Civil servant unfairly sacked in ‘almost unprecedented’ decision awarded €40,000

Department secretary general dismissed the official on grounds of serious misconduct

The “almost unprecedented” sacking of a civil servant by the head of a government department, against advice from a specially convened disciplinary panel to demote the man instead, was unfair, the Workplace Relations Commission (WRC) has ruled.

The move to dismiss the man was at odds with “natural justice”, WRC adjudication officer Michael McEntee wrote in a ruling published on Thursday, in which he awarded the civil servant €40,000. A civil service Disciplinary Appeals Board (DAB) had recommended demoting the man, a full-time executive officer with 12 years’ service, to the role of clerical officer after his head of personnel upheld complaints about his performance. But the secretary general overturned the DAB decision and dismissed the civil servant on the grounds of serious misconduct.

The man, whose annual salary at the time of his dismissal was €39,364, later sued the department for unfair dismissal at the WRC.

In the published decision Mr McEntee said the complainant commenced his employment in the civil service in September 2006. Neither the complainant nor the department he worked for were named in the ruling.

The complainant had told the WRC that he previously worked at Revenue without any issue regarding the quality of his work and was “highly thought of” by former colleagues. But shortly after transferring to the department he began to experience numerous problems with his new duties and superiors. In December 2017, he was placed on a Performance Improvement Plan (PIP). Less than a year later, on November 27th, 2018, he was issued with a written warning about his performance. Then, in March 2019, the department’s human resources director recommended the man’s dismissal after claiming there had been no improvement in his performance “despite all supportive efforts [that] had taken place”.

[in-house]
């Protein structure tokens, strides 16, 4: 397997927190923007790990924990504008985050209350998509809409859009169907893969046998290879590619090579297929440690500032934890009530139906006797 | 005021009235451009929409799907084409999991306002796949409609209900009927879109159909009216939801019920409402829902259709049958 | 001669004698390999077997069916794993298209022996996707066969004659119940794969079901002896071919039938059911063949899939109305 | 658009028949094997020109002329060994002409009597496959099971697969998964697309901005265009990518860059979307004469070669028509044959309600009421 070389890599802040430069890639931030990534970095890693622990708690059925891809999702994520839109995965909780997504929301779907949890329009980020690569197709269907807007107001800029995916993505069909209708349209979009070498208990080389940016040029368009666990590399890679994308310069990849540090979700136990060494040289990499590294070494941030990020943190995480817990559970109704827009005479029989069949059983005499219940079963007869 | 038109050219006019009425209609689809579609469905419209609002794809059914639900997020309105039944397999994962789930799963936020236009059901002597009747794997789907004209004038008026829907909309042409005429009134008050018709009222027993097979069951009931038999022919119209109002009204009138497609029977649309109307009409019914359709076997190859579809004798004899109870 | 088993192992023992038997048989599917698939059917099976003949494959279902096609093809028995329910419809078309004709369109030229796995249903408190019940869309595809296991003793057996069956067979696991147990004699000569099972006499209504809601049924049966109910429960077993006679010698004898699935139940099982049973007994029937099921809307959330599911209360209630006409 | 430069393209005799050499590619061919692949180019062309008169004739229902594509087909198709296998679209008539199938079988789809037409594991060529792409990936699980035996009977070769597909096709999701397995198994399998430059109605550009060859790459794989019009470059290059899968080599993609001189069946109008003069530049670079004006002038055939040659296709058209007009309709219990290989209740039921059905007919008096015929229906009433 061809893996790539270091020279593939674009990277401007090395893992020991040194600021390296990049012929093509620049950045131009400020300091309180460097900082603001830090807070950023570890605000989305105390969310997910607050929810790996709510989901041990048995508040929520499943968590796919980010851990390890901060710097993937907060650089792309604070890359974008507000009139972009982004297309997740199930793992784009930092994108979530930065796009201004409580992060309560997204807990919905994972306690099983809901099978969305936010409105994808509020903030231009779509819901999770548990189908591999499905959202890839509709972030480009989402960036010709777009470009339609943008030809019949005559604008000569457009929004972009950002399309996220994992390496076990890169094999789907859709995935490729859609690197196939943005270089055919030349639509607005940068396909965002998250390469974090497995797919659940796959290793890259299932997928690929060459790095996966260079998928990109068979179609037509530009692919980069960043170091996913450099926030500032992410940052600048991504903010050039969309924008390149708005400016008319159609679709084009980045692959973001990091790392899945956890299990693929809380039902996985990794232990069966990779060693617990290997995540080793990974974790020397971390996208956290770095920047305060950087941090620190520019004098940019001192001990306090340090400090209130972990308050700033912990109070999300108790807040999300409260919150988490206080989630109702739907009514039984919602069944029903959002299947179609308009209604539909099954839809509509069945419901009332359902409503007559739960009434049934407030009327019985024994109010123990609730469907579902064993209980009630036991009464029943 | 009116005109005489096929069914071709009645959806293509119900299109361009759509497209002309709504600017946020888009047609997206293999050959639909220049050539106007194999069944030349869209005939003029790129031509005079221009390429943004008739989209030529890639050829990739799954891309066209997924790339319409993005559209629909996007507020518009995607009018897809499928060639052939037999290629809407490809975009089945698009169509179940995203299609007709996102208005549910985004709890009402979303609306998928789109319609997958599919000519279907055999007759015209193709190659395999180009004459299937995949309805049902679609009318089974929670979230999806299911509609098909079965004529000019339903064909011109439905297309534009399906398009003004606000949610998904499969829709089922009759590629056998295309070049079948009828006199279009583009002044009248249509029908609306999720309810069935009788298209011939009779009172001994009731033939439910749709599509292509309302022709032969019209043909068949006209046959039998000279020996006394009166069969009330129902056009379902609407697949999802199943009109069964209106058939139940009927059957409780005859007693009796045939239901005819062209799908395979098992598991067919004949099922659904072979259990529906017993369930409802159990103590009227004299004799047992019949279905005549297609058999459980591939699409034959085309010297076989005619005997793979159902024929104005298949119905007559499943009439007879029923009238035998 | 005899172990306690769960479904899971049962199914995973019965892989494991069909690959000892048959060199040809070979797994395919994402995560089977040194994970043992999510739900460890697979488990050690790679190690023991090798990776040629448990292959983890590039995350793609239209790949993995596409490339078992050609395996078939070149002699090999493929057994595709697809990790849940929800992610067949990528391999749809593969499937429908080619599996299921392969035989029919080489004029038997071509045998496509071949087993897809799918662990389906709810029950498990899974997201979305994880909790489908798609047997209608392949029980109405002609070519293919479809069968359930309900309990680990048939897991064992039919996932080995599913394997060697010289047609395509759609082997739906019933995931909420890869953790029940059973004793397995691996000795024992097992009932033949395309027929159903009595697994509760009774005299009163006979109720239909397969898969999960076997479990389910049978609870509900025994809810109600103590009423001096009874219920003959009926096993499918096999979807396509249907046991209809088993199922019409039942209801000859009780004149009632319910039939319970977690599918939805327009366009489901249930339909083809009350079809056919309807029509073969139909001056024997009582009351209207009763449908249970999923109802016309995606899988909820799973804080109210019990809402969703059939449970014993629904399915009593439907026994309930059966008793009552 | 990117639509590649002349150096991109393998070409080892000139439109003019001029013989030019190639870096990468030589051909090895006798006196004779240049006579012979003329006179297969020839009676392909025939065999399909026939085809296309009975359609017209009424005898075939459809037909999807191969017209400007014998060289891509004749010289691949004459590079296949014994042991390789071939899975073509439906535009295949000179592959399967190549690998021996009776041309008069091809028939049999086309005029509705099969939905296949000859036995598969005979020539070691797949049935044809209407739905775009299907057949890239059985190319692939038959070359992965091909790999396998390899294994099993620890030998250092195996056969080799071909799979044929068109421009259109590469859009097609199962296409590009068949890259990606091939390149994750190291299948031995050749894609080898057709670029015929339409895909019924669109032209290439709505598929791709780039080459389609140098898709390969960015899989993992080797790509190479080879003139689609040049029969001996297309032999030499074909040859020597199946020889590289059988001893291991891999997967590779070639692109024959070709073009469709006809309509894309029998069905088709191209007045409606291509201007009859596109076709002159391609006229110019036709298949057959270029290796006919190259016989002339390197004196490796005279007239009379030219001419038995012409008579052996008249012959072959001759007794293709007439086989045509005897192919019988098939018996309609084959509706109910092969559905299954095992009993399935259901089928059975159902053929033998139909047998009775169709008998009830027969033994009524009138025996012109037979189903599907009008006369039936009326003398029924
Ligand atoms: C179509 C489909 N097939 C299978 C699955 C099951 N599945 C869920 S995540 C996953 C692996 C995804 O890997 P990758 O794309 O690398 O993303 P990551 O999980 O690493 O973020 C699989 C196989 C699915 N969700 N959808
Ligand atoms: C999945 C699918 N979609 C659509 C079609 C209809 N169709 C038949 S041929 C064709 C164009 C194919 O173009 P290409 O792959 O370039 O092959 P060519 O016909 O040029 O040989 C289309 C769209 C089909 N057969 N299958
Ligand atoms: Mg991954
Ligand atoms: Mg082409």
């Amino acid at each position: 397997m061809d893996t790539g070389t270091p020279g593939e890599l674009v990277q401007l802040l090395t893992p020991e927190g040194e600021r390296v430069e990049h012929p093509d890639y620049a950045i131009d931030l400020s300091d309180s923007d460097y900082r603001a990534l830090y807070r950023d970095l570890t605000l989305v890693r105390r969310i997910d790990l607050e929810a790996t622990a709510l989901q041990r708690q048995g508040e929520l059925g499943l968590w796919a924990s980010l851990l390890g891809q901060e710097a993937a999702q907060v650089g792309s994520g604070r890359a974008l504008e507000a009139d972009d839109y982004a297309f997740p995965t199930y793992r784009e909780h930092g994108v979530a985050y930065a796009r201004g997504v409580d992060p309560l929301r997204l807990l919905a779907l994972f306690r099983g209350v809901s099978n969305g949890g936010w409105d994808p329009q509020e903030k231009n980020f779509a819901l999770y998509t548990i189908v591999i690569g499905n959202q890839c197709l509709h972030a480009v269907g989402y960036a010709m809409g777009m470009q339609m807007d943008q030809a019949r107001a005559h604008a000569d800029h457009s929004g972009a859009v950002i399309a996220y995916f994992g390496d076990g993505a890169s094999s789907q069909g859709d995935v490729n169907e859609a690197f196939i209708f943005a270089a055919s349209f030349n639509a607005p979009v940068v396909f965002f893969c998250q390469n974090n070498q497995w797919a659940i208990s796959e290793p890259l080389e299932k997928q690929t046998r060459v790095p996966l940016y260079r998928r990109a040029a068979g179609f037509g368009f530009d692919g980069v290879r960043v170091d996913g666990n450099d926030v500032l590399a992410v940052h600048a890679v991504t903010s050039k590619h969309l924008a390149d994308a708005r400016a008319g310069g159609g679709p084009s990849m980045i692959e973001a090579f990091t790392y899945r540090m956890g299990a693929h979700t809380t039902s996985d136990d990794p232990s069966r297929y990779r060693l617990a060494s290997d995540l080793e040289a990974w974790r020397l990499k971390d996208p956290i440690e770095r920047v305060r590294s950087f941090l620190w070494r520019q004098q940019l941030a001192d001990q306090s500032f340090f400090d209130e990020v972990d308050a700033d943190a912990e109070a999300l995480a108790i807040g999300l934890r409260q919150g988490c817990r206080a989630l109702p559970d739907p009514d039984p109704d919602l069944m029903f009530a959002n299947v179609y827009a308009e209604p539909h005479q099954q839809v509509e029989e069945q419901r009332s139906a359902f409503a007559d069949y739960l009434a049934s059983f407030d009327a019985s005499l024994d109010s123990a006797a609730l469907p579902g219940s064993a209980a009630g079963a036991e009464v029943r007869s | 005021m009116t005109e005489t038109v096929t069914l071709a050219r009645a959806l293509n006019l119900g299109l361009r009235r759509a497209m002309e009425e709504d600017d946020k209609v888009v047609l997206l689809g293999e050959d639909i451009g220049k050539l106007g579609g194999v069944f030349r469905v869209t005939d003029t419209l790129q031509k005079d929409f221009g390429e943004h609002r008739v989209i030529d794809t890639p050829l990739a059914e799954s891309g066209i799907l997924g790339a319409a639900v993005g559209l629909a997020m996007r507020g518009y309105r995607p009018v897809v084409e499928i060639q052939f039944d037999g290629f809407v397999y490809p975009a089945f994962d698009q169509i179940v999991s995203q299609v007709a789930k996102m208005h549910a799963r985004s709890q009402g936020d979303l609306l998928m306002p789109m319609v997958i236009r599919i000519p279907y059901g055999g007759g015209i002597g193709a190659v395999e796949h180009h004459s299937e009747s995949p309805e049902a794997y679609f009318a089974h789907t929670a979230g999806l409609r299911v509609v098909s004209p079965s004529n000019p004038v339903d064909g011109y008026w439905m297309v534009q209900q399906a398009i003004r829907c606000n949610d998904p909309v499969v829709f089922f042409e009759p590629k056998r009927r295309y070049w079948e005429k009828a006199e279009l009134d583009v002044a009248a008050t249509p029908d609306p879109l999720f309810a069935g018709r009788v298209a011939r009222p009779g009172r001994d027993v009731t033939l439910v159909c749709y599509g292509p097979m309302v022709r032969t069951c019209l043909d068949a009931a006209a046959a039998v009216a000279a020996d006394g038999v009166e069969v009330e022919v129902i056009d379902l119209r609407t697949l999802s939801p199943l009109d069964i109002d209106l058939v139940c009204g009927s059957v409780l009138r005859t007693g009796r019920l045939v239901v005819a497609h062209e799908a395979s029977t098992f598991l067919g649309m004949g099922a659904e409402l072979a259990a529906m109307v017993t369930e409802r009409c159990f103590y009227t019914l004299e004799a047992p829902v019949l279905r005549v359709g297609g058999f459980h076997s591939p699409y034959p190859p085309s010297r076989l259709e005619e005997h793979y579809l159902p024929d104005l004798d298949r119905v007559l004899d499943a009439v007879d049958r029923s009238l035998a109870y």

The man appealed the decision to sack him to the DAB, which recommended in June 2019 that demoting him to the grade of clerical officer would be the more appropriate measure. The secretary general, however, intervened and, according to Mr McEntee “set aside the DAB recommendation and dismissed the complainant by letter of the 9th of August 2019 on the grounds of serious misconduct”.

In his submissions to the WRC, the man claimed his sacking had been “a completely disproportionate penalty” and that he had been the victim of bullying by his superiors. He further claimed that the dismissal process engaged in by the secretary general “was in flagrant breach of all the rules of natural justice”. The secretary general, he alleged, had failed to give him an opportunity to “further state his case, especially when the ultimate penalty of dismissal was being imposed”. The man also told the WRC that the “overturning of a DAB finding was extraordinary and almost unprecedented across the entire civil service”.

The secretary general – who has since left the department – told the WRC that the decision to sack the man was one he had “not taken lightly”. Described by Mr McEntee as a “most impressive witness”, the secretary general said he recognised that the overturning of the DAB finding “was a far from trivial matter that carried serious repercussive effects across the entire civil service”.

However, he maintained the complainant had “serious performance flaws” in relation to accepting the “proper authority” of his superiors and following accepted work practices.

“On overall balance it was his view that the continued employment of the complainant was not in the best interests of the civil service and he had decided to opt for the dismissal decision,” the adjudication officer noted in his decision.

“In cross-examination he [the secretary general] vigorously maintained that the dismissal decision was his alone and that he had not been subject to any external pressures or lobbying,” the WRC officer continued. He ruled, however, that the decision to dismiss the man went against “the highest standards of natural justice” which “the gravity of the situation required” and he had been unfairly dismissed.

Absolving the secretary general of blame, Mr McEntee said the civil servant was entitled to 54 weeks’ pay, or €40,878.

“It was a structural issue that was at fault – one person, albeit the most senior departmental officer, should not have been asked, bearing in mind all the possible natural justice complications, to make this decision which was, essentially, overturning a DAB finding,” he added. “Accordingly, a finding of unfair dismissal, on the grounds of natural justice, has to be made.”